Sunday, February 20, 2011

The latest

The latest news coming out on the Alaska Gas Pipeline is not good. Former Governor Frank Murkowski says AGIA is dead. The worst news I've heard is the Denali Pipeline is reducing staff down to a skeleton crew.

The pundits and politicians carry on about bullet lines, in-state lines for an LNG terminal, and even building a petrochemical industry in Fairbanks. The value of these proposals range from "Almost feasible" to "Complete rubbish". The report on the in-state gas line shows that the idea lacks economies of scale. The idea of an LNG terminal at Valdez falls into the "almost feasible" category, but continues to fail to gain traction in the marketplace.

The bright side: Development and expansion of production of tar sands continues. Communities in the lower 48 complain and protest new tar sand pipelines, but the economics are good for squeezing oil out of sand in Canada. The process requires lots of energy - energy that could come from inexpensive Alaskan natural gas.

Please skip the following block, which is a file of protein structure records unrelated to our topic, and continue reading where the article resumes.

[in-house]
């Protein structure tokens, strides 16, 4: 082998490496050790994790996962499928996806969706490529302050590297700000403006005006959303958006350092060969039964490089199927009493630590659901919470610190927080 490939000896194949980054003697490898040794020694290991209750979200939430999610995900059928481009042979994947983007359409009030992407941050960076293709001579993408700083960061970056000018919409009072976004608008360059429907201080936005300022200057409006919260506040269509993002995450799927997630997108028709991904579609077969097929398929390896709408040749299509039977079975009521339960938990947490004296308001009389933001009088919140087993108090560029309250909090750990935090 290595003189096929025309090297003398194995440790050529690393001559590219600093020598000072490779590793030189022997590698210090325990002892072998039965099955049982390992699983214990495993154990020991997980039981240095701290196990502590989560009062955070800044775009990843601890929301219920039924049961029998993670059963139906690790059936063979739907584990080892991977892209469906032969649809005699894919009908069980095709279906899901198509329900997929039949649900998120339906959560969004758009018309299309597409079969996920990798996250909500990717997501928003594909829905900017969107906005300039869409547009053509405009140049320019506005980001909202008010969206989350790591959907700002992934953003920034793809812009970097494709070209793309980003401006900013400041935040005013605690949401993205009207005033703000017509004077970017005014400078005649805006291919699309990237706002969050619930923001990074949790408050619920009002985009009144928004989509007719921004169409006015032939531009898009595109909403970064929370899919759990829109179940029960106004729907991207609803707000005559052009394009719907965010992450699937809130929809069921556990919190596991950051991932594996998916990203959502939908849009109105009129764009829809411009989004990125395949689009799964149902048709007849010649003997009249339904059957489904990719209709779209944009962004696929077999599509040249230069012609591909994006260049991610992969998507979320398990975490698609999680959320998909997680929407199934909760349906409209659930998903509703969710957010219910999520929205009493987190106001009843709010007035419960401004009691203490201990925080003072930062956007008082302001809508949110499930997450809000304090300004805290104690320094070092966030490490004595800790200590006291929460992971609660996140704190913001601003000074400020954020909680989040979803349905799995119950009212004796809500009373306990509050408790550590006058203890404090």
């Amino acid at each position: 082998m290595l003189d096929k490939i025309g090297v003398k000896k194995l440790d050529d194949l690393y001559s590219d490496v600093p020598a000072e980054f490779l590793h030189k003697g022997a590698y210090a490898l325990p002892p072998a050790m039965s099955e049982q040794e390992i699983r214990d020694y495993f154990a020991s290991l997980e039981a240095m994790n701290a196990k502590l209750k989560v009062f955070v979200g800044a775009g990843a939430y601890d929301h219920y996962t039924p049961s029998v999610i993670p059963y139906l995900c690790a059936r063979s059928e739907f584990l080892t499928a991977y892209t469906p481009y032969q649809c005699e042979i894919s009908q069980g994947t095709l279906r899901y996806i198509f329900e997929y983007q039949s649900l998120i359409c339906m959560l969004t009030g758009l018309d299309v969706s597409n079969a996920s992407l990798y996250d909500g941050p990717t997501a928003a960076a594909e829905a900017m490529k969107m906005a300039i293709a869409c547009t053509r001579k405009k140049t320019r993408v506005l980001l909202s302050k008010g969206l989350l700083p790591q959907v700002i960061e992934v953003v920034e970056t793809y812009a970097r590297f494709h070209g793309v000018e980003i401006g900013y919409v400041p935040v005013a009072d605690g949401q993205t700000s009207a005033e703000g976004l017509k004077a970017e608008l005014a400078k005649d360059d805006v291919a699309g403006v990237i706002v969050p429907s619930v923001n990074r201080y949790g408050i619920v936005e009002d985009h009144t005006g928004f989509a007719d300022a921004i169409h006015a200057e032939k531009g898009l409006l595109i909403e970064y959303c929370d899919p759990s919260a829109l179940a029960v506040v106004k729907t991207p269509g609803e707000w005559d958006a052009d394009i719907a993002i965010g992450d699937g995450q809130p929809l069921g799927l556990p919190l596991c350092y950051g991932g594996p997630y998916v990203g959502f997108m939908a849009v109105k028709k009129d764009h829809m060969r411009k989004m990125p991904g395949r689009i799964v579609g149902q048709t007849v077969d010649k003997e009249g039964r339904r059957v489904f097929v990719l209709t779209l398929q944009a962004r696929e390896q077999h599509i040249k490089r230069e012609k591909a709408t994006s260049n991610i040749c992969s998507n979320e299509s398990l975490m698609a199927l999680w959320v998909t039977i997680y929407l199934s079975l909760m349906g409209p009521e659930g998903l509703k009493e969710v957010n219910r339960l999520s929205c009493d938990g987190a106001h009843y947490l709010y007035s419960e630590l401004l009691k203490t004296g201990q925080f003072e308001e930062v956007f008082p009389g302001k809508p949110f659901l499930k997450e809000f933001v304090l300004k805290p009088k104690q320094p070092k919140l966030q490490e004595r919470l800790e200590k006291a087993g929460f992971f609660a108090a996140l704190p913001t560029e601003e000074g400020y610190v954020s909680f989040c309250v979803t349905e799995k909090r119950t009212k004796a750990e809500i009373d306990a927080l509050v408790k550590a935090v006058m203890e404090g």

The other bright note: Lower 48 natural gas is so cheap that LNG import terminals are being modified to export LNG (example: Cheniere Energy Sabine Pass). Moves like this signal a bottom in gas prices - I hope more Gulf Coast LNG plants can sponge up shale gas for export.

Bottom Line: I'm still in the "wait and see mode" but the project is drifting into oblivion. I'm beginning to think that external events will determine the fate of the project.

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